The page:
David Barton Is Constantly Unveiling New and Misleading Claims About American History

Religious-right pseudo-historian David Barton has built a career out of exploiting right-wing audiences’ general ignorance of both the Bible and American history in order to promote his right-wing Christian nationalist political agenda.

Via his daily radio program and countless speaking engagements, Barton regularly misrepresents biblical and historical issues not only by repeatedly promoting debunked claims but also by constantly coming up with new misleading examples that supposedly demonstrate that the United States was founded to be a Christian nation.

On Tuesday, Barton spoke at the Bott Radio Network’s pastor luncheon in Memphis, Tennessee, where he unveiled a couple of new deceptive claims regarding the ratification of the U.S. Constitution.

“Once they got the Constitution finished, it’s not the document of the nation yet, you have to have it ratified,” Barton said. “You’ve got to send it to the 13 states and get it ratified. And so they sent it to the 13 states. If you’re going to receive a government document and have a debate over whether to ratify it, where are you going to send it? The state capitol? No, it’s not the way it happened. North Carolina, Connecticut, Massachusetts; the ratification conventions were held in churches. They sent it to churches to ratify the Constitution? Yeah.”

“Then each state had to select a certain number of delegates to attend the ratification conventions,” he continued. “Forty-four of the constitutional ratification delegates were ministers of the gospel. So again, preachers were highly, highly involved.”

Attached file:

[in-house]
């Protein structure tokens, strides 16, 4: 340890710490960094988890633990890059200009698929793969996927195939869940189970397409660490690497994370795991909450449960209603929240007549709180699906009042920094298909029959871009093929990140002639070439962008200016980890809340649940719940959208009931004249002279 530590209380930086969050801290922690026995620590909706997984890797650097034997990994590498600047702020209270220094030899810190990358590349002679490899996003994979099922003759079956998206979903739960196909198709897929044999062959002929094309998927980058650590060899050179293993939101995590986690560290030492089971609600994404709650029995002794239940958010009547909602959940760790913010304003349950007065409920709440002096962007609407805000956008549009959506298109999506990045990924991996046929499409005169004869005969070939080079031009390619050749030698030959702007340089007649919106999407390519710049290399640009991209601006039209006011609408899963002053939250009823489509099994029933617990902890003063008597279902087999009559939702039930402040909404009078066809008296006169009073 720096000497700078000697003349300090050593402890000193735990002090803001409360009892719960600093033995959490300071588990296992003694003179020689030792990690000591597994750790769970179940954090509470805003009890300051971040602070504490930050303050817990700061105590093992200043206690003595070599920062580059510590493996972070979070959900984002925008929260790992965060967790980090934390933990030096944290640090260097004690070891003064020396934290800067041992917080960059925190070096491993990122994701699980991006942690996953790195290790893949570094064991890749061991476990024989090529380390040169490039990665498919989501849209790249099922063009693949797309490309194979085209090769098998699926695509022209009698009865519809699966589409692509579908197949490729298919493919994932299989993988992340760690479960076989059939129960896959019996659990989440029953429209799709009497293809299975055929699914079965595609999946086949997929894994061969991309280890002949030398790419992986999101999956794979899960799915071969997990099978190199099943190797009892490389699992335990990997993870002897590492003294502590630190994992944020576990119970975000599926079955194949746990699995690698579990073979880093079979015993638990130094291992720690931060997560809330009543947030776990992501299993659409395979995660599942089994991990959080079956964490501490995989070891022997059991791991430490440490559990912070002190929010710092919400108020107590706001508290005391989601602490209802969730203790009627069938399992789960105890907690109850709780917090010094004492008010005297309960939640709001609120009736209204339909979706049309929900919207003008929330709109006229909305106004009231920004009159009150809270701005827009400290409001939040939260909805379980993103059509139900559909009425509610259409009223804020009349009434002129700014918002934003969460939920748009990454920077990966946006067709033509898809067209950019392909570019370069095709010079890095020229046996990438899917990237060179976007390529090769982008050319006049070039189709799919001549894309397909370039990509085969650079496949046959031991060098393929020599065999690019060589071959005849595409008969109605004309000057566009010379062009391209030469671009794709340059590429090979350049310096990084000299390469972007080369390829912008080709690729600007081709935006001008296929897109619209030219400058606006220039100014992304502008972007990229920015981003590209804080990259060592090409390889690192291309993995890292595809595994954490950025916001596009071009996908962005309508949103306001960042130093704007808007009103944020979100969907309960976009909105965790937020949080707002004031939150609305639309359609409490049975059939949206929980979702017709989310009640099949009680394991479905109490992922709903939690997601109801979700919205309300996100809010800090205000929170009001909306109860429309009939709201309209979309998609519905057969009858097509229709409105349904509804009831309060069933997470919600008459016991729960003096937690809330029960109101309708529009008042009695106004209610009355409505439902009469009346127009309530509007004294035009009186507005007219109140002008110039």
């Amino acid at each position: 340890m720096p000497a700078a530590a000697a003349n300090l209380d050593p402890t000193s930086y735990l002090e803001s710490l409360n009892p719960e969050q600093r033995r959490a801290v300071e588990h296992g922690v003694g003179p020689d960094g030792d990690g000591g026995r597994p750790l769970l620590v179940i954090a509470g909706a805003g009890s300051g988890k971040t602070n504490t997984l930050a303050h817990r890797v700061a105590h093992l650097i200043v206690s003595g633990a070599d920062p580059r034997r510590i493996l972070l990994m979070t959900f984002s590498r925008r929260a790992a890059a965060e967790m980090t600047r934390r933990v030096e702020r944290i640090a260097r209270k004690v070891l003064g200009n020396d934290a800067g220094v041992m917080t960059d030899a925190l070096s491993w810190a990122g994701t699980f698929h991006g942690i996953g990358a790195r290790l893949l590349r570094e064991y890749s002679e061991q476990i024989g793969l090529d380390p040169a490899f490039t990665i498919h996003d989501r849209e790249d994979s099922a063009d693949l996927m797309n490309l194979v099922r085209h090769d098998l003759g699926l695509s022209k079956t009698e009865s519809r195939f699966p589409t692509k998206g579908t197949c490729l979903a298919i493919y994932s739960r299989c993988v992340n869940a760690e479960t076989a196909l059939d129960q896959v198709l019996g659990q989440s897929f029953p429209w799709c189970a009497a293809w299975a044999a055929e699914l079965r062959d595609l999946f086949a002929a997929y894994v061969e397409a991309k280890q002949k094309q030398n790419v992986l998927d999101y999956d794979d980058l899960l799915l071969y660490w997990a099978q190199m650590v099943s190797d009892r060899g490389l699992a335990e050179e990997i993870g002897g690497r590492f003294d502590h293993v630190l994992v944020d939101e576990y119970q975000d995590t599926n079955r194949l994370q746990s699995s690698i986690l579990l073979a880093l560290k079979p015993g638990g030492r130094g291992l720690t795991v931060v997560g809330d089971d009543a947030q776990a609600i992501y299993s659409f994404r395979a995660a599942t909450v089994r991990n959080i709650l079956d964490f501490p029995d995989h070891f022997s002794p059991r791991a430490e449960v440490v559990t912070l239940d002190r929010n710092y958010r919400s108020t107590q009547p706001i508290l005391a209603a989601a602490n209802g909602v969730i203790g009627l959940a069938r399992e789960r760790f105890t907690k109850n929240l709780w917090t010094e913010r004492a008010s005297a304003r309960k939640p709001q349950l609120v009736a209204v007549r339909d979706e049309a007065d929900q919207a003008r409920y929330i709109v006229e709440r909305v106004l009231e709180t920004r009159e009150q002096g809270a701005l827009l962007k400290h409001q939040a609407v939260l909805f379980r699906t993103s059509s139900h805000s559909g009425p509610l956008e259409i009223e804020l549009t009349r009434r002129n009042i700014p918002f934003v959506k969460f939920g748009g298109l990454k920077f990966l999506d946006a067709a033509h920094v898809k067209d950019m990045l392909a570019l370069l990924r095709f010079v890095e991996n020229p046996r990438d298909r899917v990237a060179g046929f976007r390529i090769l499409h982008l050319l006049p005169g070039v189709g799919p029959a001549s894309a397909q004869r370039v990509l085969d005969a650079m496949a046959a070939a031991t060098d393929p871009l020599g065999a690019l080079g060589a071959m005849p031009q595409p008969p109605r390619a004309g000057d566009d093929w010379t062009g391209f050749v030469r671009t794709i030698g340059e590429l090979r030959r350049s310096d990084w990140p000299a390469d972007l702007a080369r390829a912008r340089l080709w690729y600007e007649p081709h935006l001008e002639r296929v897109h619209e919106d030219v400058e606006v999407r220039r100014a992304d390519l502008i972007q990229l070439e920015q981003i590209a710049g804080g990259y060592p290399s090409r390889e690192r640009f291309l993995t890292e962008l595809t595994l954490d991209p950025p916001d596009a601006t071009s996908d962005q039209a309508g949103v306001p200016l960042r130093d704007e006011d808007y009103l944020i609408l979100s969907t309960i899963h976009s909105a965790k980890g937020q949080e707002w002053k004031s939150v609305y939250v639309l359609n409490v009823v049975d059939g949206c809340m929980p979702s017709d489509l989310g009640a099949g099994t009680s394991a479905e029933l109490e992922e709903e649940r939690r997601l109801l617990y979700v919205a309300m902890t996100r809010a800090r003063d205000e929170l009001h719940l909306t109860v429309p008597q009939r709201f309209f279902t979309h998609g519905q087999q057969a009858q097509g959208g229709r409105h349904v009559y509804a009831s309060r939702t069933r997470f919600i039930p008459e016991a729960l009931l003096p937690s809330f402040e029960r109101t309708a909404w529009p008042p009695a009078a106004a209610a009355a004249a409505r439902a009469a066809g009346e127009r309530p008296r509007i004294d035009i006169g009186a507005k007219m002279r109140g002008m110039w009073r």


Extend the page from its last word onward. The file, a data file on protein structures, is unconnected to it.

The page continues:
Barton’s claim that the Constitution was “sent to churches” for ratification is outright false. What actually happened was that the Confederation Congress sent a resolution to all 13 state legislatures instructing them to establish conventions that would then vote whether to ratify the Constitution. While most such ratifying conventions were held in the states’ legislative chambers, some were held in churches but purely for practical, not religious, reasons.

As historian Pauline Maier explained her in book, “Ratification: The People Debate the Constitution,” the ratifying convention in Massachusetts, for example, was held in a church simply to accommodate the large number of delegates and spectators:

As for Barton giving so much significance to his assertion that 44 of the delegates elected to the various state ratifying conventions “were ministers of the gospel,” he has left out some important context: There were more than 1,750 delegates who cast votes either for or against ratification, meaning that the people he identifies as “ministers of the gospel” represented less than 3 percent of the total number of delegates.

Hardly proof that “preachers were highly, highly involved.”